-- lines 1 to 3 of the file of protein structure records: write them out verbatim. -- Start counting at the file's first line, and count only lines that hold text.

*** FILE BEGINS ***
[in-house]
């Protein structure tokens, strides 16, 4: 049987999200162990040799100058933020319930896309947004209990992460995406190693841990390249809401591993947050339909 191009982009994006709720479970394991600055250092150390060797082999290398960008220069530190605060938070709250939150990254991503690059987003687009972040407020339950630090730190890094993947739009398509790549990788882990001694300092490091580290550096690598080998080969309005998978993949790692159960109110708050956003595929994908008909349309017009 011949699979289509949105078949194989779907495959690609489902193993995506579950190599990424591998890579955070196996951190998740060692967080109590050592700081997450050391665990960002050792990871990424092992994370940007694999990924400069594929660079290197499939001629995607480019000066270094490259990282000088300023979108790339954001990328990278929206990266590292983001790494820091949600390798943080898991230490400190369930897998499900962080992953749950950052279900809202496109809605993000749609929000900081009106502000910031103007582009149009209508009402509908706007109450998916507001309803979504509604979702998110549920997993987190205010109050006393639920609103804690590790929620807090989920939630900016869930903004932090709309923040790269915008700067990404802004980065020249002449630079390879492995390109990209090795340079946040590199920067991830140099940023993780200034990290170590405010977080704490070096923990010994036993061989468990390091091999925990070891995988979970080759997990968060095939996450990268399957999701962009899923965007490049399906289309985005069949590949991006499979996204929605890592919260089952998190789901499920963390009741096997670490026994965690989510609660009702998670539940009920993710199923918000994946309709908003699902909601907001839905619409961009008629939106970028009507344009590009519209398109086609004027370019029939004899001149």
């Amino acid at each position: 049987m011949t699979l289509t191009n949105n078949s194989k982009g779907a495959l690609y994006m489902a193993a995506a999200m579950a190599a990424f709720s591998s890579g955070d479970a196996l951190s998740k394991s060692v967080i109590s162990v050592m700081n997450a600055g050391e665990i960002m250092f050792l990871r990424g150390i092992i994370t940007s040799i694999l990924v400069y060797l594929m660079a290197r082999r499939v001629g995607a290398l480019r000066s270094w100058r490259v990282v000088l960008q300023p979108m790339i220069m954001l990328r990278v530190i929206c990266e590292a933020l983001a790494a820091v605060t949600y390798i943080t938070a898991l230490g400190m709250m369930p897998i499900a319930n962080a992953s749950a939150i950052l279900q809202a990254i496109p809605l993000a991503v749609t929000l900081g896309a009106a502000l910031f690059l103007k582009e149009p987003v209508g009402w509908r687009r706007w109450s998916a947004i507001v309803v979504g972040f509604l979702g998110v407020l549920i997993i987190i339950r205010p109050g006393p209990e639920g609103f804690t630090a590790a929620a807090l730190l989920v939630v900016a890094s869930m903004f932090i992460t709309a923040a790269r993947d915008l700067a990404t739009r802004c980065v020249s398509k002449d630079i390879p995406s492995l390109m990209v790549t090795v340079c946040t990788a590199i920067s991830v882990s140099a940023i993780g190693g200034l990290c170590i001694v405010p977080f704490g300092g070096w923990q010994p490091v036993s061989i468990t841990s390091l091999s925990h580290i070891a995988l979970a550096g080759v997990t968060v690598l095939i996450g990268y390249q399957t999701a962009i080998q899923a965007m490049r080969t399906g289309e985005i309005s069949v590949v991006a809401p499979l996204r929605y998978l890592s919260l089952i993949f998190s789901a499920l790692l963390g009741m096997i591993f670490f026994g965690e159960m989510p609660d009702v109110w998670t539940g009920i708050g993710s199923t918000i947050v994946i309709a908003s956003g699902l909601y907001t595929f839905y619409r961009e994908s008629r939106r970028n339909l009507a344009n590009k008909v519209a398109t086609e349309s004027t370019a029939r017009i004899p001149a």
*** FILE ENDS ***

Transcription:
[in-house]
């Protein structure tokens, strides 16, 4: 049987999200162990040799100058933020319930896309947004209990992460995406190693841990390249809401591993947050339909 191009982009994006709720479970394991600055250092150390060797082999290398960008220069530190605060938070709250939150990254991503690059987003687009972040407020339950630090730190890094993947739009398509790549990788882990001694300092490091580290550096690598080998080969309005998978993949790692159960109110708050956003595929994908008909349309017009 011949699979289509949105078949194989779907495959690609489902193993995506579950190599990424591998890579955070196996951190998740060692967080109590050592700081997450050391665990960002050792990871990424092992994370940007694999990924400069594929660079290197499939001629995607480019000066270094490259990282000088300023979108790339954001990328990278929206990266590292983001790494820091949600390798943080898991230490400190369930897998499900962080992953749950950052279900809202496109809605993000749609929000900081009106502000910031103007582009149009209508009402509908706007109450998916507001309803979504509604979702998110549920997993987190205010109050006393639920609103804690590790929620807090989920939630900016869930903004932090709309923040790269915008700067990404802004980065020249002449630079390879492995390109990209090795340079946040590199920067991830140099940023993780200034990290170590405010977080704490070096923990010994036993061989468990390091091999925990070891995988979970080759997990968060095939996450990268399957999701962009899923965007490049399906289309985005069949590949991006499979996204929605890592919260089952998190789901499920963390009741096997670490026994965690989510609660009702998670539940009920993710199923918000994946309709908003699902909601907001839905619409961009008629939106970028009507344009590009519209398109086609004027370019029939004899001149």
């Amino acid at each position: 049987m011949t699979l289509t191009n949105n078949s194989k982009g779907a495959l690609y994006m489902a193993a995506a999200m579950a190599a990424f709720s591998s890579g955070d479970a196996l951190s998740k394991s060692v967080i109590s162990v050592m700081n997450a600055g050391e665990i960002m250092f050792l990871r990424g150390i092992i994370t940007s040799i694999l990924v400069y060797l594929m660079a290197r082999r499939v001629g995607a290398l480019r000066s270094w100058r490259v990282v000088l960008q300023p979108m790339i220069m954001l990328r990278v530190i929206c990266e590292a933020l983001a790494a820091v605060t949600y390798i943080t938070a898991l230490g400190m709250m369930p897998i499900a319930n962080a992953s749950a939150i950052l279900q809202a990254i496109p809605l993000a991503v749609t929000l900081g896309a009106a502000l910031f690059l103007k582009e149009p987003v209508g009402w509908r687009r706007w109450s998916a947004i507001v309803v979504g972040f509604l979702g998110v407020l549920i997993i987190i339950r205010p109050g006393p209990e639920g609103f804690t630090a590790a929620a807090l730190l989920v939630v900016a890094s869930m903004f932090i992460t709309a923040a790269r993947d915008l700067a990404t739009r802004c980065v020249s398509k002449d630079i390879p995406s492995l390109m990209v790549t090795v340079c946040t990788a590199i920067s991830v882990s140099a940023i993780g190693g200034l990290c170590i001694v405010p977080f704490g300092g070096w923990q010994p490091v036993s061989i468990t841990s390091l091999s925990h580290i070891a995988l979970a550096g080759v997990t968060v690598l095939i996450g990268y390249q399957t999701a962009i080998q899923a965007m490049r080969t399906g289309e985005i309005s069949v590949v991006a809401p499979l996204r929605y998978l890592s919260l089952i993949f998190s789901a499920l790692l963390g009741m096997i591993f670490f026994g965690e159960m989510p609660d009702v109110w998670t539940g009920i708050g993710s199923t918000i947050v994946i309709a908003s956003g699902l909601y907001t595929f839905y619409r961009e994908s008629r939106r970028n339909l009507a344009n590009k008909v519209a398109t086609e349309s004027t370019a029939r017009i004899p001149a």